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Database Provider

Author

Friends of Netarts Bay

Grades

K, 1st, 2nd, 3rd, 4th, 5th

Subjects

Science, Social Studies

Resource Type

  • Videos, 4 minutes, 13 seconds, CC, Subtitles

Regional Focus

North America, United States, USA - West, Oregon, Oregon Coast

Format

YouTube Video

Meet Your Bay: Tillamook

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Synopsis
  • This video provides students with a variety of information about the estuary of Tillamook Bay, located on the coast of Oregon.
  • Students will learn the bay's geographic location, its importance as a tourist location, some of the wildlife that lives there, and some of the ways the bay contributes to the local economy. 
Teaching Tips

Positives

  • The video does an excellent job of engaging young learners with various media, including an animated belted kingfisher to narrate the video.
  • This video uses both maps and examples to help students conceptualize the size and location of this bay.

Additional Prerequisites

  • The video briefly defines estuary, but students may benefit from knowing this term prior to watching.
  • Students may be able to better connect to the video if they are shown Tillamook Bay on a map prior to watching.
  • English language learners or younger students may need some terms defined prior to watching the video including high tide, low tide, submerged, vegetation, and fleet.

Differentiation

  • Students in social studies classes can research the benefits of estuaries for coastal communities all around the world after watching this video.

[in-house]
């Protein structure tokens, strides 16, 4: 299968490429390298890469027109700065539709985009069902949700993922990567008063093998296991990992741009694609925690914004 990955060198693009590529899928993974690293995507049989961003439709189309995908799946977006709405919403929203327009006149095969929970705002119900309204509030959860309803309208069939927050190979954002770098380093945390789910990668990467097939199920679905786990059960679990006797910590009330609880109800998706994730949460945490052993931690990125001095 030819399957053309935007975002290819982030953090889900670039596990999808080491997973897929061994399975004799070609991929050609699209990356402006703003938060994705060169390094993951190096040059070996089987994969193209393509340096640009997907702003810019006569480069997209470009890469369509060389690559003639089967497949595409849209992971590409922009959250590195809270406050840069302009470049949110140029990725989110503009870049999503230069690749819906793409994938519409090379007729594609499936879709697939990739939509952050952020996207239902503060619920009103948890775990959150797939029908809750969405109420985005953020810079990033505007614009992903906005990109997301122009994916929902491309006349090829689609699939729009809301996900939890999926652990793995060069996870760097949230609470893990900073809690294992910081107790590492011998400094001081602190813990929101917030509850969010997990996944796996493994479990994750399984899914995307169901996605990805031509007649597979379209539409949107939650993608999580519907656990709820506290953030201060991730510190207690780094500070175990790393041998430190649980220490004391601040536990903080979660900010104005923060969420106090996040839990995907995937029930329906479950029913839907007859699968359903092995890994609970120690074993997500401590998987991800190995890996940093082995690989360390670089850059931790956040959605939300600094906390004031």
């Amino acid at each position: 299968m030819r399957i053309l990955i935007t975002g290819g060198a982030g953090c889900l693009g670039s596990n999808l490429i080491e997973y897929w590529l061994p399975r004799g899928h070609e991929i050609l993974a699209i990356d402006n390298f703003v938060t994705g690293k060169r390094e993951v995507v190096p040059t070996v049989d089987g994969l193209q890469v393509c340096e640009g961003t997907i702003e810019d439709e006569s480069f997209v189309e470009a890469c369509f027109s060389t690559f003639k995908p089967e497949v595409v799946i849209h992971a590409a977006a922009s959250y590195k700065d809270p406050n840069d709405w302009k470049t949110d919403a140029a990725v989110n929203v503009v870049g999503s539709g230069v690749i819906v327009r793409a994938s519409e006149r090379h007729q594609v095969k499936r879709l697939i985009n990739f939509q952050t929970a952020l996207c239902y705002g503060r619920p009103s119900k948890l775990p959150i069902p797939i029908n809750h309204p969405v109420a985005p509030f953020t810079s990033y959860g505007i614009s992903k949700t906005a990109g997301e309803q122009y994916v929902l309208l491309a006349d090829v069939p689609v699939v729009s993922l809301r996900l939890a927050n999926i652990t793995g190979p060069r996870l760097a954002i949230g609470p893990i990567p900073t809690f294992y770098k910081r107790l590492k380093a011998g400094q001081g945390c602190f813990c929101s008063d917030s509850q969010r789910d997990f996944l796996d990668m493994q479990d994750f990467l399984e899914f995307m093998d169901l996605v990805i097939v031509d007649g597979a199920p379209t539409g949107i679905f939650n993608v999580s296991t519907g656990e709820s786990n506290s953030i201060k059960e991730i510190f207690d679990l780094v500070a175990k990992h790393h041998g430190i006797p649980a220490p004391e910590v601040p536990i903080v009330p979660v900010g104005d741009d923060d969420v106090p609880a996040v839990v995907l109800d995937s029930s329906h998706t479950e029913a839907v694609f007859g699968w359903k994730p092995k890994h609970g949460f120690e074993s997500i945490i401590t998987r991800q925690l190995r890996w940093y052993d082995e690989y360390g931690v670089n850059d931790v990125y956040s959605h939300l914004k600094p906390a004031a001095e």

• Language arts students can create a travel brochure for Tillamook Bay or a bay in their area that highlights the value of the natural ecosystem and wildlife to its neighboring communities.
  • Geography classes can have students label a map of the rivers that feed this estuary and other estuaries near them and the discuss how global warming might affect these rivers.
  • After watching this video, science classes can talk about why tide changes happen in a bay throughout the day and how that affects the types of organisms that can live there. This can connect to environmental changes occurring due to global warming, sea level rise, and climate change.
  • Science classes learning about animals and their habitats can discuss the animals living in estuaries and the evolutionary adaptations that animals have that help them live in specific environments. Ask students why climate change may be a risk for these animals that rely on specific environmental conditions.
  • Students who have difficulties with auditory processing and/or English language learners may benefit from a slower playback speed and/or from using the closed-captioning function on the video.
  • If your English Language Learners' primary language is Spanish, there is a Spanish version of this video that can be found in the video description and in our resource database.
Scientist Notes
This resource is a YouTube video that discusses the Oregon Coast, specifically Tillamook Bay. There is a discussion about what an estuary is and where the water in an estuary comes from, as well as a brief discussion about high and low tides, the types of animals found in an estuary. This video would be a great addition to a classroom discussion on watersheds, estuaries, rivers, the water cycle, and the importance of clean water.
Standards

This resource addresses the listed standards. To fully meet standards, search for more related resources.

  • Social Studies
    • U.S. History: America in the World - Geography, People, and the Environment
      • 6.1.2.GeoHE.4: Investigate the relationship between the physical environment of a place and the economic activities found there.
  • Science
    • ESS2: Earth's Systems
      • 2-ESS2-2. Develop a model to represent the shapes and kinds of land and bodies of water in an area.
      • 4-ESS2-2. Analyze and interpret data from maps to describe patterns of Earth’s features.
    • LS4: Biological Evolution: Unity and Diversity
      • 3-LS4-3. Construct an argument with evidence that in a particular habitat some organisms can survive well, some survive less well, and some cannot survive at all.
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